Chemical Weapons Working Group, Inc. v. Department of the Army
Citation: 28 ELR 20246
No. 2:96-CV-0425C, 990 F. Supp. 1316/(D. Utah, 10/14/1997)
The court holds that groups who challenged a state's decision to add a company to the U.S. Department of the Army's license to operate a chemical demilitarization facility are estopped from challenging that company's licensure in federal court. The court first holds that the issues presented in the current case are identical to the issues that were presented before the state administrative board. In the current case, the groups allege that the company violated state law by operating the chemical demilitarization facility from 1989 to 1996 without a state permit. The question presented before the board was whether the state acted capriciously by adding the company to the Army's license as a co-permittee in 1996. The court finds that in resolving the groups' capriciousness claims, the board necessarily determined that the company was not required to obtain a permit during the 1989-96 period. The groups are correct that exclusive jurisdiction over suits alleging violations of the federal Resource Conservation and Recovery Act (RCRA) is lodged in the federal district courts. But it is equally true that once the U.S. Environmental Protection Agency authorized the state to administer and enforce a hazardous waste program in lieu of the federal program, RCRA was no longer applicable.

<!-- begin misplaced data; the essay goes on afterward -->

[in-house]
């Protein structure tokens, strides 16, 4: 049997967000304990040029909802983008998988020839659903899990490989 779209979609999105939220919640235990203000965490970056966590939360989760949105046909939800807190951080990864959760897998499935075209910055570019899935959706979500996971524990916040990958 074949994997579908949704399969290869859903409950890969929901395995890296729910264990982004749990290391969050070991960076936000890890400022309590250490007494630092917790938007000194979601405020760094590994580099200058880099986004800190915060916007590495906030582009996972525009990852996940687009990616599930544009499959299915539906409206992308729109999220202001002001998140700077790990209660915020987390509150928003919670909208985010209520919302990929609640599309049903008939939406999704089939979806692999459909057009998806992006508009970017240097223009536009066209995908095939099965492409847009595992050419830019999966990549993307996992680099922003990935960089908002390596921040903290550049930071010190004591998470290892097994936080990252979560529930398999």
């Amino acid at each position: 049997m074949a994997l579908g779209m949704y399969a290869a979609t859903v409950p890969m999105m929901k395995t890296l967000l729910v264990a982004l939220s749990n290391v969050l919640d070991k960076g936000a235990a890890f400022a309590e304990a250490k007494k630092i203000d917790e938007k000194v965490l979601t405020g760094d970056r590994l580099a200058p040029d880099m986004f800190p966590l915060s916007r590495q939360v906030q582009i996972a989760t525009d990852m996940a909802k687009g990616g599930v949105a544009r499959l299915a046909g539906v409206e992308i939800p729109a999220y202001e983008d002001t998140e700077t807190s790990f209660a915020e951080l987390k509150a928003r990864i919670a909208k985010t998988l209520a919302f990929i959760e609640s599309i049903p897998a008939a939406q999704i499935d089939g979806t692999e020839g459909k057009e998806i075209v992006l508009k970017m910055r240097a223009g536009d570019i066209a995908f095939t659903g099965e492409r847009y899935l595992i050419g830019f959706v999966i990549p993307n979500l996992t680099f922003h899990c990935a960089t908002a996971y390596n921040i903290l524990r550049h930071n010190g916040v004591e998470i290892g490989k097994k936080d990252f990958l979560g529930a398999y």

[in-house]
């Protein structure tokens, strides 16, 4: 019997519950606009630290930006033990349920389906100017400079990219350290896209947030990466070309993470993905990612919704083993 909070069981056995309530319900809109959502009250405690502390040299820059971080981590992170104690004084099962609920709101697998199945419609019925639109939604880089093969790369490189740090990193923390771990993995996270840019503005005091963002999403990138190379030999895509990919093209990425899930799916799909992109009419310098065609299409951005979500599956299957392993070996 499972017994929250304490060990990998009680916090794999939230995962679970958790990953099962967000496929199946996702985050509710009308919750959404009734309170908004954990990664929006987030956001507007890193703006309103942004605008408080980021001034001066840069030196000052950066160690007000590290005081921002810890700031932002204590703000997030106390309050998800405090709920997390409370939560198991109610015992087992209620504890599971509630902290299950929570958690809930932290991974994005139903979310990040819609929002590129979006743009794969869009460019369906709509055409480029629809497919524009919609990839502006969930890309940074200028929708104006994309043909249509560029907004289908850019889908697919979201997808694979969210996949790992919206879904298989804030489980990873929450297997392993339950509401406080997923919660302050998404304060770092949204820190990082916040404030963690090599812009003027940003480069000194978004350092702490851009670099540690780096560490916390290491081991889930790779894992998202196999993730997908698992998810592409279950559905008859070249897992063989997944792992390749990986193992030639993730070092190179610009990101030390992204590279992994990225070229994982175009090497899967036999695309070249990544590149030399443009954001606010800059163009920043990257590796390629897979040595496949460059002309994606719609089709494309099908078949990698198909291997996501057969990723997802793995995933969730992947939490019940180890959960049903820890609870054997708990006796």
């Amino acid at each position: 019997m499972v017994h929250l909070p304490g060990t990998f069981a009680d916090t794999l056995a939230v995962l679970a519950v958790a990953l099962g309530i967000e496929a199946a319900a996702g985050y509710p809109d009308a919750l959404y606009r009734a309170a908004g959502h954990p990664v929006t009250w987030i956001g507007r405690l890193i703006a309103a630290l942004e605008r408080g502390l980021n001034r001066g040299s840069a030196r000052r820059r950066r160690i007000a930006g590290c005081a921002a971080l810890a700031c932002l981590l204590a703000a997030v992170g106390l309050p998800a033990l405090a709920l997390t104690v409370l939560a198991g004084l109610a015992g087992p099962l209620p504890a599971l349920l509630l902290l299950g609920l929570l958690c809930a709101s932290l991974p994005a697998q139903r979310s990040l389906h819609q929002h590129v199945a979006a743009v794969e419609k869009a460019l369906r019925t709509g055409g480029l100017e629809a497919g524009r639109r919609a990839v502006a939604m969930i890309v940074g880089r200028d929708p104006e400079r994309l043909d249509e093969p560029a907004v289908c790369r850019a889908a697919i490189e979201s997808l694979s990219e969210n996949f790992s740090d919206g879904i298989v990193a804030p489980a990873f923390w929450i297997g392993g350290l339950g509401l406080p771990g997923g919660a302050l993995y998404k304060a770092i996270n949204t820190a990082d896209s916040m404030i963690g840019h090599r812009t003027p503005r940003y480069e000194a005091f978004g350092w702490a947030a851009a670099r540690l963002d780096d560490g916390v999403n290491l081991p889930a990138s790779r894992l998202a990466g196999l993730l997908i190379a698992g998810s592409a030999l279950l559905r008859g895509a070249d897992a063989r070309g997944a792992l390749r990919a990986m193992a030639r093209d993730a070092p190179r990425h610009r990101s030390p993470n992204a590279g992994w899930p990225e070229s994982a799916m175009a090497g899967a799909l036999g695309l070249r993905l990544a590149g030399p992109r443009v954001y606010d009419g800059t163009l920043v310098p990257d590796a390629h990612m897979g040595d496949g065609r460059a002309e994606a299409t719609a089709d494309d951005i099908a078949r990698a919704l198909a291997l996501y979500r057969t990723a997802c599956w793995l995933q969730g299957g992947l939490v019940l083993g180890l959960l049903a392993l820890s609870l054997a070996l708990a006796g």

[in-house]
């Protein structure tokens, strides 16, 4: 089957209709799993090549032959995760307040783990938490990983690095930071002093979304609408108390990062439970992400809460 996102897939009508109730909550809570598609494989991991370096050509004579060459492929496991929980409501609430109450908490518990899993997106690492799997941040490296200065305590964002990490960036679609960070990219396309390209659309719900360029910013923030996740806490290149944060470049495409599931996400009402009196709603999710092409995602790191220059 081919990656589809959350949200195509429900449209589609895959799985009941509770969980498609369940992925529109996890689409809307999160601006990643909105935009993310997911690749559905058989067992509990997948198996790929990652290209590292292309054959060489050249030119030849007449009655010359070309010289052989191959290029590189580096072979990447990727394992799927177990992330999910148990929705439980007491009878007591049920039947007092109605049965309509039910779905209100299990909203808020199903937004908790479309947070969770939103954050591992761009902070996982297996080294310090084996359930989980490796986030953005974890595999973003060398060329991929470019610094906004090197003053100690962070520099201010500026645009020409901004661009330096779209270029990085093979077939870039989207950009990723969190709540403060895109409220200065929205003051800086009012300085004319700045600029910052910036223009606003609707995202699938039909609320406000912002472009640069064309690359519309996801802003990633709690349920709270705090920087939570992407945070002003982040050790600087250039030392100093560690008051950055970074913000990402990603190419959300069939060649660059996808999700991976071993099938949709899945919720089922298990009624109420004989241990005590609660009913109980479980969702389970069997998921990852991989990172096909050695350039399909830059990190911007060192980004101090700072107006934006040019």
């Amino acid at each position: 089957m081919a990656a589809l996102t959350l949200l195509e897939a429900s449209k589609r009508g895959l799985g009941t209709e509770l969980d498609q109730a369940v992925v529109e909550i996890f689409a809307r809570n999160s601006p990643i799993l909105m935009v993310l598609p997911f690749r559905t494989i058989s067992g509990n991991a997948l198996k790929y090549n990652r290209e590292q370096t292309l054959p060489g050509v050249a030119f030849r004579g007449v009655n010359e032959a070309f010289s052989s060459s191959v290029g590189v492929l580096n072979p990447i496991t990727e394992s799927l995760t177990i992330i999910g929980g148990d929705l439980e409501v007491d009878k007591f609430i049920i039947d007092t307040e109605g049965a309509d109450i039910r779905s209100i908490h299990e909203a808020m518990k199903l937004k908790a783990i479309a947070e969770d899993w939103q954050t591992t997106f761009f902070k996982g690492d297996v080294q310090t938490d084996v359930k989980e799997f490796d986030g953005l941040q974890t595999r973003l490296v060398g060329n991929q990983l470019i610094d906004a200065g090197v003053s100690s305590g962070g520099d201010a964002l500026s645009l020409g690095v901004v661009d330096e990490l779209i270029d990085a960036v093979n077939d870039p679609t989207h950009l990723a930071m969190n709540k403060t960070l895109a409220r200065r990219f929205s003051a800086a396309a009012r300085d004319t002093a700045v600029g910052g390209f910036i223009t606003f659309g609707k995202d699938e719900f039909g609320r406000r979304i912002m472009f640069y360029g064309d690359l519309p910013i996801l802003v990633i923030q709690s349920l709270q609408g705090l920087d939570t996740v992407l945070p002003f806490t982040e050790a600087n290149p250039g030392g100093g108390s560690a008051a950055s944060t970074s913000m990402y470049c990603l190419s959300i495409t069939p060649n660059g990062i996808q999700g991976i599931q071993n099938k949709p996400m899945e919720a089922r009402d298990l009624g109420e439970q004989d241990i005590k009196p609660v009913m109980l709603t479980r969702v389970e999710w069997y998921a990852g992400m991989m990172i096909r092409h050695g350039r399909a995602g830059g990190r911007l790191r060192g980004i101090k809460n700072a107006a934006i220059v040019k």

The court next holds that the board's decision was final. Case law provides that in Utah, unless a board's decision is reversed on appeal, the judgment is final for issue preclusion purposes. The court also notes that it is undisputed that the plaintiffs in this action were also the plaintiffs in the administrative hearing before the board. Last, the court holds that the groups received all the opportunity for full and fair litigation that state law and the federal constitution require. The groups' contention that they lacked the incentive to litigate fully in front of the board because the board could not impose fines or penalties under RCRA is without merit. No court has the power to impose penalties against the company under the federal statute, because it has been superseded by the state regulatory scheme. And had the groups prevailed in the administrative hearing, the company may well have been ordered to cease its operations at the facility. Because all four elements necessary for collateral estoppel are satisfied, the court grants summary judgment to the company on this issue.
Counsel for Plaintiffs
Randall M. Weiner
Ecological Consultants for the Public Interest
1942 Broadway, Ste. 206, Boulder CO 80302
Counsel for Defendants
Peter A. Appel
Environment and Natural Resources Division
U.S. Department of Justice, Washington DC 20530